A couple of months ago I became an uncle for the third time which was very nice. It meant I had to make my well practised journey along England’s motorways ( M4, M25, M40, M42, M6 and M58 if you’re interested) from London to Ormskirk to meet my new niece Amber for the first time. It was of course a delight to meet her, hold her and see her cute, puking face staring up at me. However meeting Amber was not the only reward after my long journey I also got to go to a newly opened branch of what I believe to be the UKs greatest supermarket Booths. If you’ve never heard of Booths it’s probably because they’re trading exclusively in the north of England focusing on Lancastrian, Cumbrian and Yorkshire suppliers. Booths are like Waitrose but better, they’re ethically sound, treat their staff well and if you’re ever near a branch you should treat yourself and take a look around.
The last time I went to a Booths they had a frozen James Martin meal that I had never seen before, nor have I seen it since – unfortunately at the time I wasn’t anywhere near a freezer so I let the opportunity pass and have had to add it to the growing list of celebrity endorsed products that I missed. That list also includes a Hairy Bikers Fish Pie, A Stavros Flatley (remember them???) kebab and some Liz Hurley Beef Jerky. What I am able to review however is some Anjum Anand Mango Chutni which I spotted and put in the trolley.
Anjum Anand is the host of Indian Food Made Easy as well as the face of the Spice Tailor brand. I hadn’t seen the chutney or as Anjum says “chutni” anywhere before but I have tried her Mangalore Herb Curry and that was delicious so I was quite hopeful about the chutni. I made a few different curries and invited my office round for dinner and put the chutni out with some Sainsbury’s papadums and it seemed to go down very well. I have always used mango chutney in this way just plopped on the side of a curry, but Anjum’s packaging tells me that it is far more versatile than that and can be used as a marinade or a glaze. The website goes one step further and makes this confusing statement “Try it in dishes instead of ketchup, it I in tastes more flavourful and cleaner.” so make of that what you will.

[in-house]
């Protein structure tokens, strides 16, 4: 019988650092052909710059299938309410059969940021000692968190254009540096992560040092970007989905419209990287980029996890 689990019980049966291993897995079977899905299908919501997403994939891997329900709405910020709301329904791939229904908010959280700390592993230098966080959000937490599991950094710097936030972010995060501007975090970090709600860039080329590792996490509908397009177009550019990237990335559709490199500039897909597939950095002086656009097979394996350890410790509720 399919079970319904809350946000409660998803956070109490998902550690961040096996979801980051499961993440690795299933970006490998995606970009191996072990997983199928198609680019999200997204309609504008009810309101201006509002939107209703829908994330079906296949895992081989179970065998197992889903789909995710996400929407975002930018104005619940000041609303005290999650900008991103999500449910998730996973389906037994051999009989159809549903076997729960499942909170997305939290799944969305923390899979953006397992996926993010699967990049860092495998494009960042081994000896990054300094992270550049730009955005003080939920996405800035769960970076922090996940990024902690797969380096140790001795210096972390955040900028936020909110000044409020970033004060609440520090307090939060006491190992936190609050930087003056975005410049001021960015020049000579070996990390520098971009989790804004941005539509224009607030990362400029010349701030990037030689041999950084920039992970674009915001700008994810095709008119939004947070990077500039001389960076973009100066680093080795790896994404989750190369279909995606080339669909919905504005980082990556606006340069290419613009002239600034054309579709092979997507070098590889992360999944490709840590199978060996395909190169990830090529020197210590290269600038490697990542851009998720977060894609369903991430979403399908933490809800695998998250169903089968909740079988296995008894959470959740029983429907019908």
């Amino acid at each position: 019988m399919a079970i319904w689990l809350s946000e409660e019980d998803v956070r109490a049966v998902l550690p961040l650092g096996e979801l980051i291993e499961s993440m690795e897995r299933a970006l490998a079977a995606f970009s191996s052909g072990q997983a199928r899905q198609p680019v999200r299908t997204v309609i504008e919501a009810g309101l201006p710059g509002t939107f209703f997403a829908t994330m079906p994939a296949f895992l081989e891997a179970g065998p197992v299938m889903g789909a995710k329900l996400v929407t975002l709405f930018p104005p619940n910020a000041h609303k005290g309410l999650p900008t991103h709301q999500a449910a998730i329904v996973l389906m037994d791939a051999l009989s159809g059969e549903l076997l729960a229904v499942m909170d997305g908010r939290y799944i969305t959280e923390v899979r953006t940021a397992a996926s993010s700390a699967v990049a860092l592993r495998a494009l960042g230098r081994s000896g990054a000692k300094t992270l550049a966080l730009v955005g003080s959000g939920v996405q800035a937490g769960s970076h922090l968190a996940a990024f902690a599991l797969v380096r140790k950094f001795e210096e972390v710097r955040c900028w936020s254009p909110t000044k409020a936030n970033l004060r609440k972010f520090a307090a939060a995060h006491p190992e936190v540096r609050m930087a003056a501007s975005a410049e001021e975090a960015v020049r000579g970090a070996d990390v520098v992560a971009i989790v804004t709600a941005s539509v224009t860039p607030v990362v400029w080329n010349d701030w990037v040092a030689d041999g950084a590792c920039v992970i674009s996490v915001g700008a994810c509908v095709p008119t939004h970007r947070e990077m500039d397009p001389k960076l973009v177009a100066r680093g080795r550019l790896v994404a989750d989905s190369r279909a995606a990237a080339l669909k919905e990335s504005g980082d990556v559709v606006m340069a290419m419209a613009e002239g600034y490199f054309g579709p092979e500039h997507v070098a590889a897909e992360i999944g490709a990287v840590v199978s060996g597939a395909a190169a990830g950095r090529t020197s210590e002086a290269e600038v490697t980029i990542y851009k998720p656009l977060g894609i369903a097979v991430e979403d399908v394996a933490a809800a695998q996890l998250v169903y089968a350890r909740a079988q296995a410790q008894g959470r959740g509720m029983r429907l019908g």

The chutni looked nicer than your average one which tends to be a slick of sweet, bright orange jelly. Anjum’s version was a deep orange colour like a posh marmalade and was flecked with blacks seeds, I’m not sure exactly what kind of seeds they were but they made the chutni look appealing. I broke off a bit of papadum and dunked it in the chutni, it was sweet, it also had a sharpness and complexity of flavour from the spicing, it was delicious. It was nicer than any supermarket chutney I have had before, and nicer than most of the stuff you get from a take away as well. I won’t make any claims that it is more or less authentic than any chutney I have tried before, because in all honesty I wouldn’t know what an authentic one tasted like but, it is the one I have enjoyed the most. Anjum has not broken the mould here, it still has the comforting familiarity of a mango chutney, it’s just that it tastes nicer.
The Spice Tailor brand has been around for a while now and is appearing in more and more supermarkets, this can only be a good thing as from the two products I have tried they are well ahead of the competitors. Next for me to try is one of their naans when I can track one down.
Anjum Anand Original Mango Chutni – 225g jar (sorry I’ve lost the receipt so don’t know the price)